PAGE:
Further, to ratify SIF induced azoospermia, another study was carried out where male mice were administered with SIF pre incubated with SIF binding receptor isolated from mouse spermatozoa via intra vas deferens route. For this, SIF (200 μg) pre-incubated with PBS or different concentrations of SBR were given in the right vas deferens and the left vas deferens served as control. When SIF pre-incubated with PBS or SBR was administered, the sperm count in right side displayed a complete absence of spermatozoa in comparison to the left side in group I, II and III, while group IV showed restoration of sperm count in the right side in comparison to the left side. However, group V and VI showed comparable sperm count on both sides. Therefore, from the aforementioned results, it can be concluded that SIF is able to compromise the reproductive function of mice which can be ameliorated by preincubation with SIF binding receptor. Earlier also it has been observed that SBR causes blockage of SIF induced contraception when administered in female mice again, substantiating the contraceptive efficacy of SIF . Thus, from the present study, it can be concluded that SIF causes loss of male reproductive competence, when administered via intra vas deferens route and SIF binding receptor isolated from mouse spermatozoa was able to ameliorate the deleterious effect of SIF on male reproductive vigour. In future immunofluorescence assay or the tunnel assay and western blot will be carried out to better understand the underlying mechanisms at the molecular level involved behind the effect of SIF.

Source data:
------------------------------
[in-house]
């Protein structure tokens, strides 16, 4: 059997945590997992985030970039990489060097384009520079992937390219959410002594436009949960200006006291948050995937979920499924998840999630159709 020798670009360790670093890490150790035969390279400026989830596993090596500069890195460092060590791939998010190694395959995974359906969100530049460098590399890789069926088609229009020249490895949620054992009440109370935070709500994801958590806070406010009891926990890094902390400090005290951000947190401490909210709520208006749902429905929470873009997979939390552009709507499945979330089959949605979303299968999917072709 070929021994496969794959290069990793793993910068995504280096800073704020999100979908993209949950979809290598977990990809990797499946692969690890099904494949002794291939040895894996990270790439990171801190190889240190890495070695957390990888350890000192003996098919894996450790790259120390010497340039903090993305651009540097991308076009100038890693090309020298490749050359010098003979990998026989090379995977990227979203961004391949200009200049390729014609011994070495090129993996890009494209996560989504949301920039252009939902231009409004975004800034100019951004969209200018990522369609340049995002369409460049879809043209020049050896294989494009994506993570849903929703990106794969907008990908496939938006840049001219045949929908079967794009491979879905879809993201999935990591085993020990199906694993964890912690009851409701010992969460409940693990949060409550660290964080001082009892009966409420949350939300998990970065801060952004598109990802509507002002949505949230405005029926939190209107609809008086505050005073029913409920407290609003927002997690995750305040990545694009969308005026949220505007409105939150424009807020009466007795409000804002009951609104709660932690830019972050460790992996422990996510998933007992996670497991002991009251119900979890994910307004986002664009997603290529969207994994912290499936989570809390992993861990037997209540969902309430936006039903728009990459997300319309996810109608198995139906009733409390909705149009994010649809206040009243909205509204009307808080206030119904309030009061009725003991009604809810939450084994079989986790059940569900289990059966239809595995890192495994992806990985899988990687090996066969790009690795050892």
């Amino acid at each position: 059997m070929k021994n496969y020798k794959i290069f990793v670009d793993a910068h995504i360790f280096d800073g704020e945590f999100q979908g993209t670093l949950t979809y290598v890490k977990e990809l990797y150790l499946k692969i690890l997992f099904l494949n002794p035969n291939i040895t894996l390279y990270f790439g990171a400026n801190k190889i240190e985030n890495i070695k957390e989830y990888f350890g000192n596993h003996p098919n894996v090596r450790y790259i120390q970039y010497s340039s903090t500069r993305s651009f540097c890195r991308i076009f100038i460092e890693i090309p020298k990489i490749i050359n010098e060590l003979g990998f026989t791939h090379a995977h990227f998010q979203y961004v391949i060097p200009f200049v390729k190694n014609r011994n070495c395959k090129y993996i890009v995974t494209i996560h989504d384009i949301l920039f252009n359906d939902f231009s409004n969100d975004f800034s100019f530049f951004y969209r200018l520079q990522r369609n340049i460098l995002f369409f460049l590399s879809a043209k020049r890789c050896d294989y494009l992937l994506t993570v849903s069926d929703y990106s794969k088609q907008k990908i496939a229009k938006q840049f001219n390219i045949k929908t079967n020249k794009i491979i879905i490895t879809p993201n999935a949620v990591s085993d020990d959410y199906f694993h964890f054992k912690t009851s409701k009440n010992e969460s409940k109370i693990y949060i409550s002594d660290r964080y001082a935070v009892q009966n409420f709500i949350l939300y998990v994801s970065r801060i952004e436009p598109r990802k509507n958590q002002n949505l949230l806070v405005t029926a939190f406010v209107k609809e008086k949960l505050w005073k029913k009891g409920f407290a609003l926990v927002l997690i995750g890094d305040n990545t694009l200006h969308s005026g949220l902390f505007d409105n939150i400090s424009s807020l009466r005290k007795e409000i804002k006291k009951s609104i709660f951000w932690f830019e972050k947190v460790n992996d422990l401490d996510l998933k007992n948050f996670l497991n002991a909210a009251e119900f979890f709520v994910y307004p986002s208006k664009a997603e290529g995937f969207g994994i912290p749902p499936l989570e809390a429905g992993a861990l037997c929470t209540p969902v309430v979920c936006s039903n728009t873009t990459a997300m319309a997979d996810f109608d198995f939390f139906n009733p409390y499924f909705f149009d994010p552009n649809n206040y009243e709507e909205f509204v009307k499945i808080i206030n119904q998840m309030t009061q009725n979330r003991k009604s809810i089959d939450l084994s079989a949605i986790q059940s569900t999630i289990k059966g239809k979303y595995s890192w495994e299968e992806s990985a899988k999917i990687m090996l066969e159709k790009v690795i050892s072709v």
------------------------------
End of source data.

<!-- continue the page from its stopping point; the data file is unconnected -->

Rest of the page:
SIF via the intravasal administration at a dose of 200 μg causes azoospermia up to 90 days without eliciting detectable toxic effects.
Availability of data and materials
All data generated or analyzed during this study are included in this article.
Sperm immobilization factor
Tissue somatic indices
Phosphate buffered saline
- SDS PAGE:
Sodium dodecyl sulfate polyacrylamide gel electrophoresis
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We would like to thank Dr. B. N. Dutta (Retd. Pathologist, PGIMER, Chandigarh, India) for the histological analysis.
The authors thank Department of Science and Technology, New Delhi, India (grant no DST/Inspire Fellowship/2015/IF150184) for the funding.
All animal experiments animal used in the study were approved by Institutional Animal Ethics Committee of the Panjab University, Chandigarh, India, vide letter number PU/IAEC/S/16/140 and were performed strictly in accordance with the guidelines of the Committee for the Purpose of Control and Supervision of Experiments on Animals, India.
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Suppl. Fig. 1: Elution pattern of SIF from S. aureus after gel filtration through Sephadex G-200 column showing the presence of sperm immobilization activity in fractions 4–5 with a peak value in fraction 4. Suppl. Figure 2: Elution pattern of SIF from S. aureus obtained after DEAE cellulose column showing sperm immobilization activity in fractions 14–16 with peak value in fraction 15. Suppl. Figure 3: Estimation of molecular weight of purified SIF by SDS-PAGE; a) Lane 1- Marker, b) Lane 2- SIF. Suppl. Fig. 4: Body weight response of male Balb/c mice administered intravasally with SIF a) 10 μg b) 50 μg c) 100 μg d) 200 μg. Suppl. Fig. 5: Tissue somatic indices (%) of various reproductive organs of mice administered intravasally with SIF a) 10 μg b) 50 μg c) 100 μg d) 200 μg. Suppl. Fig. 6: Tissue somatic indices (%) of various non reproductive organs of mice administered intravasally with SIF a) 10 μg b) 50 μg c) 100 μg d) 200 μg
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Chauhan, A., Thaper, D. & Prabha, V. Sperm impairing microbial factor: potential candidate for male contraception. Reprod Biol Endocrinol 18, 96 (2020). https://doi.org/10.1186/s12958-020-00654-4
- Sperm immobilization factor
- Vas deferens
- Azoospermia and contraception